Ultimately, user-submitted product review may not sway me to purchase a particular item, but they certainly help in the decision-making process.

    Your thoughts?

  3. Ghost Rider : Nothing against what you're doing. If you're doing a good job of a balanced review, well and good. At the end of the day, ask yourself if you've done a fair job so that someone who sees your review goes and buys it and isn't upset by the sources from where he got the review informatio from.

    But I have something against those magazines who do nothing but do positive reviews about every single product they come across. Ofcourse, its all biased...but whether they're exaggerating some of their benefits for the sole purpose of moving products out of the door for the parent company is what I've been suspicious about all the while.

    I also have something against the editors of these magazines who happily slap the "Editor's Choice" rank on 12,000 dollar bikes with justifications for their choice such as "It was freakisly fast" or "the bike is like clipping into a lightning bolt" or "it means suppleness, speed, rhythm and power"


    Please give me a break. Like I'm going to sit here and be hypnotized by your sing song and be swayed by the "Editor's Choice" ranking and actually buy a 12,000 dollar bike!

    This is why I asked don't these people have anything better to do even though they know that "Editor's Choice" isn't going to make a big difference to buying decisions. Are they talking to themselves?

    Ghost, I also find it hilarious that the same people will go on and find the best things they have to say about certain products before they're recalled due to safety hazards. One such product was the Giant TCR Advanced SL ...the 2009 version.

    A certain magazine said last year ' "The TCR Advanced SL is no charity-ride cruiser, to be sure. Rather it's one of few bikes responsive, stiff and light enough to satisfy the demands of top pro racers--and forgiving enough for those of us who don't earn a paycheck in the peloton. Buy It If: You want a race bike with a balanced ride and aren't shy about new technology"

    Another reviewer on a website said of the same : "amazing ride quality, supper sharp handling, loves to climb yet stable at 55mph decents. Feels like all power is delivered to the pedals result in forward movement. If you have the means, I highly recommend picking one up."

    And now CPSC has recalled certain batches of these bikes because they can "break in use, causing the rider to fall"

    Whoops. Didn't see that coming, did you, mr. reviewer.

    And after a bad experience with a product, these same people will write negative reviews and switch sides.

    My policy on reviewing products is : If you like something, keep your mouth shut. don't waste time trying to write an essay to sway an unknown person at the other end to buy it. This is why you won't find any reviews on my site.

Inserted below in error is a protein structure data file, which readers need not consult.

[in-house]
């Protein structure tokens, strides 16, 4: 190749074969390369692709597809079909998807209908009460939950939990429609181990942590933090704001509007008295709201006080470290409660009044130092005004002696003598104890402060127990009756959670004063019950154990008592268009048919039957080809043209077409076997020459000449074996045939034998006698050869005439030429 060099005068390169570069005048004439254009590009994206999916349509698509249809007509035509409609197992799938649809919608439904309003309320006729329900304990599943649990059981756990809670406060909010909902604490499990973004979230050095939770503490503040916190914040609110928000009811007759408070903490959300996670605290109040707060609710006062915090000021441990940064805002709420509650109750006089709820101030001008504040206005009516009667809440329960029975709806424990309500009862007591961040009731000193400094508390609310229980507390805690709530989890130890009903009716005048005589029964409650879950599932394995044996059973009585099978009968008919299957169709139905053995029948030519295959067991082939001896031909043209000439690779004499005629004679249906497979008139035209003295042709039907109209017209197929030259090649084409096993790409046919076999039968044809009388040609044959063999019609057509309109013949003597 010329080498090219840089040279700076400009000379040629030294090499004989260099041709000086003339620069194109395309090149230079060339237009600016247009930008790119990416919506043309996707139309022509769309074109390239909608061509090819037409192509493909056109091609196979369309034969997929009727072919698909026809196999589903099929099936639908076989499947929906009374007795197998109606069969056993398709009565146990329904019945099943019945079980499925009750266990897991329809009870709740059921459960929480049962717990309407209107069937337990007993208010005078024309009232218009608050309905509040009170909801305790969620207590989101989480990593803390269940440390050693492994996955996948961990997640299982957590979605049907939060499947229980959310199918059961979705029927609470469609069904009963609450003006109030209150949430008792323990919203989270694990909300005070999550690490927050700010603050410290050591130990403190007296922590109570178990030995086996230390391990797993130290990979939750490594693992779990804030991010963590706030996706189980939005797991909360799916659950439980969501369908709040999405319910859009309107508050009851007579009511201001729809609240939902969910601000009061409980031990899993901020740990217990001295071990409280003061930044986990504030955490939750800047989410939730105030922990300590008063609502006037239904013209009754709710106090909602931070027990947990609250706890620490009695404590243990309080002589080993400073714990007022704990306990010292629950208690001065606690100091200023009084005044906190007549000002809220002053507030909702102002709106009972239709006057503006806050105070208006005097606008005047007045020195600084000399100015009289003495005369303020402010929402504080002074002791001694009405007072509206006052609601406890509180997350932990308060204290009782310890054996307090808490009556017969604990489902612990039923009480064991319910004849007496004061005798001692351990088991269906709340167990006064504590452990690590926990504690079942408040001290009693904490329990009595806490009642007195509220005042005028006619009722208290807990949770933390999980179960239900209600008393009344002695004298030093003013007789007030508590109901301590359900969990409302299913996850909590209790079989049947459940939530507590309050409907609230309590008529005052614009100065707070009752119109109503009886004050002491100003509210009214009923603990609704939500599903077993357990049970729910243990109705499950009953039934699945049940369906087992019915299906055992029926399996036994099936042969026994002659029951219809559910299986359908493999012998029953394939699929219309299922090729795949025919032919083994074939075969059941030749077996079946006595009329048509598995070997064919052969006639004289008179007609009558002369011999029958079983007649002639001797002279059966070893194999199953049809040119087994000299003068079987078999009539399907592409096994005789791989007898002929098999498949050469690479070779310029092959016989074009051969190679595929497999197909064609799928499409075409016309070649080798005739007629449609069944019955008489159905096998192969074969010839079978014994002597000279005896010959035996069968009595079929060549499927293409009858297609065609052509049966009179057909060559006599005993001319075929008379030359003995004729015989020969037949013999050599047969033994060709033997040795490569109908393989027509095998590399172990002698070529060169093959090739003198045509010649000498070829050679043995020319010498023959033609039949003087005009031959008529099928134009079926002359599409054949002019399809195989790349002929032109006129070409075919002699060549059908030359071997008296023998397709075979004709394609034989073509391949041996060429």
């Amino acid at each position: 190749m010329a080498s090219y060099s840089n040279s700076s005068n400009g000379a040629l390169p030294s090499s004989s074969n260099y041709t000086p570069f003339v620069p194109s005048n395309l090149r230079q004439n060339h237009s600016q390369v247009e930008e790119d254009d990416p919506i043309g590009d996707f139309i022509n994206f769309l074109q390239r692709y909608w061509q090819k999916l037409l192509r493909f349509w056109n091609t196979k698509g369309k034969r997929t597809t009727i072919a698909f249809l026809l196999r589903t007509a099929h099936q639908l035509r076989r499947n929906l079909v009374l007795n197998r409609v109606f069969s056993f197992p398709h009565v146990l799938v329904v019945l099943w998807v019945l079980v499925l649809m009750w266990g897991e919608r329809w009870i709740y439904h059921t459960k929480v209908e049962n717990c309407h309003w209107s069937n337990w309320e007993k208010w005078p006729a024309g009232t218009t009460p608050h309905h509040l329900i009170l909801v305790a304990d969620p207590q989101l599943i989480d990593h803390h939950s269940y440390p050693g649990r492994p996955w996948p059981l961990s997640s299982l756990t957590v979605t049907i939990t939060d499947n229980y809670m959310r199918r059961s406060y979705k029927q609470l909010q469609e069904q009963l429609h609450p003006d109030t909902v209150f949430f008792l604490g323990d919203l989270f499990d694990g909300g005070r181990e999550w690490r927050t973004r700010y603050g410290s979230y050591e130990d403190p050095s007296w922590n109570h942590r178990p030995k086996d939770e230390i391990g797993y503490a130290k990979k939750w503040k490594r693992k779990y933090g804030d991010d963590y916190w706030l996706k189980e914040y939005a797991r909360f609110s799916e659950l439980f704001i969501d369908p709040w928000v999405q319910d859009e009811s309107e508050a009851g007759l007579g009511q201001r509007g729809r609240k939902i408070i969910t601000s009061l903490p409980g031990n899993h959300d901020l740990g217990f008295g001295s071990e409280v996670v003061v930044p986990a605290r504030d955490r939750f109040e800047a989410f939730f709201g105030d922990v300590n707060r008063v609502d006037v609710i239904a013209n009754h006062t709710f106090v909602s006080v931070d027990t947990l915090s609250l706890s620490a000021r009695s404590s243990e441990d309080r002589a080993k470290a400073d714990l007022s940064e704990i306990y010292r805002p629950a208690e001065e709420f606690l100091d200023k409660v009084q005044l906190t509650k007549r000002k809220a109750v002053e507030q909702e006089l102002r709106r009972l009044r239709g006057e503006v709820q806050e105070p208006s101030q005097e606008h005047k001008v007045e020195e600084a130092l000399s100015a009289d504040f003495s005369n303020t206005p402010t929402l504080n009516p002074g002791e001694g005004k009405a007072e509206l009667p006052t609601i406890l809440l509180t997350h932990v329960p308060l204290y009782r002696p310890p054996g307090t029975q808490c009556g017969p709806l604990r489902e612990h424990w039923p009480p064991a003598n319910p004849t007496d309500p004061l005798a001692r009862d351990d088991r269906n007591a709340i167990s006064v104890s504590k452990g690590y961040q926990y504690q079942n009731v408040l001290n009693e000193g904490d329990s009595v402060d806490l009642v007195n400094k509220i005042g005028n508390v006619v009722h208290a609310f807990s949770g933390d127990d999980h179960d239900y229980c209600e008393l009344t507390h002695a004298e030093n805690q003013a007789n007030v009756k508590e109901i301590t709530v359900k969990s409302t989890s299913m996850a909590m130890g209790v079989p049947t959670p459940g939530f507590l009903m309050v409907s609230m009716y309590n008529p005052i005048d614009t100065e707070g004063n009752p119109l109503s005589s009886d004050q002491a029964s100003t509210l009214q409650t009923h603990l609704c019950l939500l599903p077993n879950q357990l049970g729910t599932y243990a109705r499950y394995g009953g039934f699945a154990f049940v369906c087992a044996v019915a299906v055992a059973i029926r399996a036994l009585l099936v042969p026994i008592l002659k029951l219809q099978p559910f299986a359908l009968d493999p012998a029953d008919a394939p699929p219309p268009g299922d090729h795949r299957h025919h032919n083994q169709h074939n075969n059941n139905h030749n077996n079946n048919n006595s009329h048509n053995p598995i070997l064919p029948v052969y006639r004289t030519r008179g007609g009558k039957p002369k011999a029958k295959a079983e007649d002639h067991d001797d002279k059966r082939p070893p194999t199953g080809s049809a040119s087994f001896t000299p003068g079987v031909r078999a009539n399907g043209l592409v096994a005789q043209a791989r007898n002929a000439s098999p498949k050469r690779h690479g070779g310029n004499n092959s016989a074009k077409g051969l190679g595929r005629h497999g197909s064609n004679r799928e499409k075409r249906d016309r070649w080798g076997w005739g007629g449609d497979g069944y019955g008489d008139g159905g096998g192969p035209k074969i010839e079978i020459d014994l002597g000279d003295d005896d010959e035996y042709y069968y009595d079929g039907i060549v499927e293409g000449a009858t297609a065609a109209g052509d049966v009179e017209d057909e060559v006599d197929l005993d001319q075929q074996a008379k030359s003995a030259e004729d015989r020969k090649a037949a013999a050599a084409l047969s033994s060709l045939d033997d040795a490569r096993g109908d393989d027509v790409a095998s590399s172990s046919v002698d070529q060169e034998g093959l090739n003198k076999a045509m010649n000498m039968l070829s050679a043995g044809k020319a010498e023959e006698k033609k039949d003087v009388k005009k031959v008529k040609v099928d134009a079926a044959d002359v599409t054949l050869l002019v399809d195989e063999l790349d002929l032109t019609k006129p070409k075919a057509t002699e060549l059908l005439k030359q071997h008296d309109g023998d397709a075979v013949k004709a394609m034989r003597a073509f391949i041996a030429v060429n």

Thanks for reading, Ghost.

  4. Ron, I think we're on the same page...your concerns are definitely why I don't like the vast majority of mainstream published reviews! Thanks for fleshing this out for me -- and good point about those reviewers changing their tunes when product recalls rear their heads!

    I stand behind user reviews, though...but you've got to take some of those with a grain of salt, too. As a professional librarian and amateur product reviewer, I try to write my reviews based on the criteria set forth by the "Librarians Index to the Internet" (
    selectioncriteria.htm), particularly parts II and III. If a review is poorly-written or submitted by someone who has obviously not spent a lot of time with said product, it sets off alarm bells! Also suspect are those reviewers using products outside the scope of their intended use/weight limits/design criteria(clydesdales on ultralight equipment, for example).

    I'll keep reading,that's for sure -- I appreciate your take on things and I like the way you're not shy about calling bullshit on many aspects of our veloculture!

  5. Anonymous12:46 PM

    Hey Ron
    EXCELLENT pollination!

    I've got a late model Kirk - in lurid Green and purple (as was hip in the 80's) ... yes it is heavy, and yes its frame frame feels a bit 'dull' ... it sure isn't the most efficient bike I've got.

    BUT it is still a refreshing alternative - attractive and fascinating to look at and Kudos to Mr. Kirk for having a go ! A world without guys like him would be a load of cave men sitting on stones arguing !!

  6. Anonymous2:19 PM

    Good post. Its refreshing to see some history here. I probably would never have heard about Kirk if I didn't come across this in the morning.

  7. Great story. I have to admit that I had never heard of Mr. Kirk and his bicycle. Is anyone besides Pinarello making magnesium frames these days? It seems that the disadvantages outweigh the benefits, especially if your plant burns down.